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Old 01-28-2010, 09:23 AM
 
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Heat just kills it. It might be able to survive if you have sprinklers and water every morning and evening.
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Old 01-28-2010, 09:54 AM
 
Location: Wake Forest, NC
835 posts, read 3,529,361 times
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When growing up in NY had a friends garndmother who had the lawn of the neighborhood and this lady was in her late 60's early 70's at the time and didnt have any help with the lawn besides cutting it.
Her secret was just before it snowed each time(long island so it only usually snowed a couple times a year) should would throw down grass seed and as the snow melted it would be absorbed into the ground and germinate in sprng. I've tried it a couple of times and it may be coincidence but my lawn looked better the follwing spring than usual.
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Old 01-28-2010, 10:12 AM
 
50 posts, read 115,199 times
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Quote:
Originally Posted by wheelsup View Post
IIRC fescue needs soil temp of around 45F. You can put it on the ground anytime but it won't germinate until then.

Buy a fescue only seed do NOT buy anything with rye in it because the grass will die around May-June ish and look like crap.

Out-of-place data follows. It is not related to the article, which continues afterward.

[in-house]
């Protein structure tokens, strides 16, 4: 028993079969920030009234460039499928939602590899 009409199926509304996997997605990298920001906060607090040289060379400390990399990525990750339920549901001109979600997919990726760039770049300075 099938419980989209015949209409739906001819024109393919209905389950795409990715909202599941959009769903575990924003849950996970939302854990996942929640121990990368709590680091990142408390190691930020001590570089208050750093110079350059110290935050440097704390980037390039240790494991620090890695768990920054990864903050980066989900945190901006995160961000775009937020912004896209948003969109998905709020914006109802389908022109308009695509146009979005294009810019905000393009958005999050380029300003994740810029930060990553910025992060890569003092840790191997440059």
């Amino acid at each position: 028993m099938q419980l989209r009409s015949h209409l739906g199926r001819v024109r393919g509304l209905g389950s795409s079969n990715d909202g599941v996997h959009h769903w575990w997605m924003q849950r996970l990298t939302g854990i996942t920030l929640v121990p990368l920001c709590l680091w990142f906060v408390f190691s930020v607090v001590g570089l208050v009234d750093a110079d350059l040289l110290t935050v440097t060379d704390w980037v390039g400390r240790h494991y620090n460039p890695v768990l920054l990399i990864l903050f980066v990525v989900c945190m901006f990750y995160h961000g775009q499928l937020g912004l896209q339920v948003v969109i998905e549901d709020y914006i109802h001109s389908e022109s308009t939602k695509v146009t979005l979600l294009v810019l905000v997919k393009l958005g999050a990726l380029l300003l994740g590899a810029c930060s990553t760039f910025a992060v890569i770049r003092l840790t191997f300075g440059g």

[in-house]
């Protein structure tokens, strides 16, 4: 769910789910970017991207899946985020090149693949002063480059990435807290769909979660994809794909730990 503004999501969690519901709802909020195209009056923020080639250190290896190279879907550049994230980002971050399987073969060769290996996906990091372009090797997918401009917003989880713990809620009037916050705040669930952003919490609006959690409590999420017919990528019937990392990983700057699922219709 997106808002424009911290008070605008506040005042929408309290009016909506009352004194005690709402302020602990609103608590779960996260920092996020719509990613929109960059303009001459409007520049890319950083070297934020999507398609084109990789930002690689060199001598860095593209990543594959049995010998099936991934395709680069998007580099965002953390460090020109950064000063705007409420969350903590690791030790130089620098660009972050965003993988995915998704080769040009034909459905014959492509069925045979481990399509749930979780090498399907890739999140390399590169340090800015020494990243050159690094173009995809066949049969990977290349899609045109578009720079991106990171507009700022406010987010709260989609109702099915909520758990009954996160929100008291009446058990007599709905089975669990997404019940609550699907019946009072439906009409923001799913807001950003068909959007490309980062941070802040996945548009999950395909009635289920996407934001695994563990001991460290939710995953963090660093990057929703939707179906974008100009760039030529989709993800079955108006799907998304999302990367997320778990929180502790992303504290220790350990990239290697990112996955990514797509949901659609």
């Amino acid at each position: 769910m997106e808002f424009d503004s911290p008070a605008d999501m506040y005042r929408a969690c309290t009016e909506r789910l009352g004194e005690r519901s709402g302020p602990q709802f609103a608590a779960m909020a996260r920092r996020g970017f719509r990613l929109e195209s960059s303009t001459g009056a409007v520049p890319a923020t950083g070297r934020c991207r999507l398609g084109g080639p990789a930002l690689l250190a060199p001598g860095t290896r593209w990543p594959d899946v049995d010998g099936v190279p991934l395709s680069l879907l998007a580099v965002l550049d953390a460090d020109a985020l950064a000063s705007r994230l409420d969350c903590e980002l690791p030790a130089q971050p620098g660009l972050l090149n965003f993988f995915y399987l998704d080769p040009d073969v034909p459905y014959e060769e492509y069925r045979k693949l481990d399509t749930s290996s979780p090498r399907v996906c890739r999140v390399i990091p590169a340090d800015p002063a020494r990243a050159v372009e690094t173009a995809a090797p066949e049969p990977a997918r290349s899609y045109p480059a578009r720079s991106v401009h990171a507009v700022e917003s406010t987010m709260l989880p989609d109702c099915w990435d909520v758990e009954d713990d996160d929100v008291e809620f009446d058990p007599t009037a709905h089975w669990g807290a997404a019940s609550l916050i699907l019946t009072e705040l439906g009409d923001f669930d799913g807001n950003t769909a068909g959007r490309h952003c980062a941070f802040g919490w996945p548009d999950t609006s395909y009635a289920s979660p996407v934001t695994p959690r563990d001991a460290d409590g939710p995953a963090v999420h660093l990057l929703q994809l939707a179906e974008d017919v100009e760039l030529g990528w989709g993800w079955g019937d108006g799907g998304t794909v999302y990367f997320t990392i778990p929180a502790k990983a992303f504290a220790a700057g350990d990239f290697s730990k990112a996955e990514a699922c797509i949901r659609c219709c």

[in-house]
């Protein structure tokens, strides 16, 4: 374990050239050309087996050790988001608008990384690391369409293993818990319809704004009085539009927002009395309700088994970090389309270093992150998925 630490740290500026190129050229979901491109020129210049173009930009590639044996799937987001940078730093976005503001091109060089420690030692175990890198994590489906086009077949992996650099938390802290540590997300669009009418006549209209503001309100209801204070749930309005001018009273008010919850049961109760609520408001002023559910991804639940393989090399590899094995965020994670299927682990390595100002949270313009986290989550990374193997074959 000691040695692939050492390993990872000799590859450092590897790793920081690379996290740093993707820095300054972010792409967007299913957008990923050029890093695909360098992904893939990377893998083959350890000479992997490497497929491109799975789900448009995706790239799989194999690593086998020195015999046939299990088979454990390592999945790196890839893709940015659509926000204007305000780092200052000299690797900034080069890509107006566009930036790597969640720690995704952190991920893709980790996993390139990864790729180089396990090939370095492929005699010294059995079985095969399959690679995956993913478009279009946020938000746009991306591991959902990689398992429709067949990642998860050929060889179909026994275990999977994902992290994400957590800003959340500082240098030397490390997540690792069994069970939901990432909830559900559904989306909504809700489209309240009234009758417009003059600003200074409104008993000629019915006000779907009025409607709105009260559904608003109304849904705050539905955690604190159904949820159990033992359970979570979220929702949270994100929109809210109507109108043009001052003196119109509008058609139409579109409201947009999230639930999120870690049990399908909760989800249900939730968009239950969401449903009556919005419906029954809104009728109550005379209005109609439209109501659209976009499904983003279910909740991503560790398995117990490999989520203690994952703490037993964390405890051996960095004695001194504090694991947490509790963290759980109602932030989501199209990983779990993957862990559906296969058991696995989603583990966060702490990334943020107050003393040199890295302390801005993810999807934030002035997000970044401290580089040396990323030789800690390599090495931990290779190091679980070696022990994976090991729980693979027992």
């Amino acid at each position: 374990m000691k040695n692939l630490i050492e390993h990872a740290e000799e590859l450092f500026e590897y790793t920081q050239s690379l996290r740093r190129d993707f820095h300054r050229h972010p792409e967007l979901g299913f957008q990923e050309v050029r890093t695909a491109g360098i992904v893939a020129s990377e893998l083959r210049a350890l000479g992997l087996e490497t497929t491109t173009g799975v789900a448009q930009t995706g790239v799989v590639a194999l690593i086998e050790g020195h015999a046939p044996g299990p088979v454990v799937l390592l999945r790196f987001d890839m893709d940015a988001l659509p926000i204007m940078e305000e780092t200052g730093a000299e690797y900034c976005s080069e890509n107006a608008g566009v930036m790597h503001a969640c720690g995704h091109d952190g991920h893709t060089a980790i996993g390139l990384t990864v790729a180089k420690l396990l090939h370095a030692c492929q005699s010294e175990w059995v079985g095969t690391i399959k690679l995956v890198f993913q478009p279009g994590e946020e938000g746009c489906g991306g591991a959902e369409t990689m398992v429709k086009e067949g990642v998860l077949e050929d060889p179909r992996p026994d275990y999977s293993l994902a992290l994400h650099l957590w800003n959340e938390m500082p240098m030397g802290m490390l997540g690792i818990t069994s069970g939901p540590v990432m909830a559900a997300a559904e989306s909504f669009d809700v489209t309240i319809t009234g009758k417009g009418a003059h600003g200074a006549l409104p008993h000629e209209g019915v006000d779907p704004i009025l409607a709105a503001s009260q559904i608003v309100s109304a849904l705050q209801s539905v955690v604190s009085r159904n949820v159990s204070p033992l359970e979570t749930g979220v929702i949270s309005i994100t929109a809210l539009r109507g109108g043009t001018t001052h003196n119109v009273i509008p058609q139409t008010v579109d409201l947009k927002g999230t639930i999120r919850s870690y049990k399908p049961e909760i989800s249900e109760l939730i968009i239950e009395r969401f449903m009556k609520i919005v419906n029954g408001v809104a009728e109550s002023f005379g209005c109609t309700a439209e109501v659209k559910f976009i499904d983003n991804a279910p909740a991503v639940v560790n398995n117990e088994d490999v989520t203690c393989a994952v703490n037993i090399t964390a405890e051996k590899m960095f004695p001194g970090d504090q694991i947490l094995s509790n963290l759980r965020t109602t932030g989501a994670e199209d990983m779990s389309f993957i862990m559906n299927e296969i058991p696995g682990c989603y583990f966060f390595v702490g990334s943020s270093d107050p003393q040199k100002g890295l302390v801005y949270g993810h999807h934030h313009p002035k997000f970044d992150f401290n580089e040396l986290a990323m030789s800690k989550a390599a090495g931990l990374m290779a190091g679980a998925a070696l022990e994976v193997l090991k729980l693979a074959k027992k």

I buy my 50# bag from Southern States coop in Louisburg, well worth the drive up there. Great seed, and cheap, around $45 for the 50# bag.

You will be fine putting it down, say around mid-feb or early march. Put some starter fertilizer down and once the seed starts germinating hit it either with corn gluten meal or your choice of crab grass preventer (DO NOT USE WEED AND FEED). You'll need to get the crabgrass preventer down early enough for it to be effective and follow through in say May or June with another app.

Over seed in the fall again and add a starter fertilizer and look for any signs of yellowing. Yellow fescue leaves indicate a lack of nitrogen and you should re-fertilize again if you see that.

This is easily DIY thing and the results will be better if you do it yourself. Everyone who had people come and do the annual fall reseeding in my area had haphazard growth.

And aeration is a waste of $$ IMO. I've never had it done and my lawn looks great, and looked like crap when I first moved in.
Thanks. I might try it myself.
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Old 01-28-2010, 03:58 PM
 
Location: RTP area, NC
1,277 posts, read 3,020,693 times
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I'm going to try the 'throw the seed down' before it snows this weekend. I have some left from the fall overseeding. Lets see if we can get it to germinate where it didn't germinate in the fall! Thanks for the tip. I wonder if the snow packs it into the ground a bit? Worth a try.
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Old 01-28-2010, 05:24 PM
 
Location: Wake Forest, NC
439 posts, read 1,108,616 times
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Quote:
Originally Posted by dad2jules View Post
When growing up in NY had a friends garndmother who had the lawn of the neighborhood and this lady was in her late 60's early 70's at the time and didnt have any help with the lawn besides cutting it.
Her secret was just before it snowed each time(long island so it only usually snowed a couple times a year) should would throw down grass seed and as the snow melted it would be absorbed into the ground and germinate in sprng. I've tried it a couple of times and it may be coincidence but my lawn looked better the follwing spring than usual.

Yes, this is what I did, seed before it snows and when it starts to melt the seed will mix with the wet soil. Do it tomorrow. Just a little northern secret.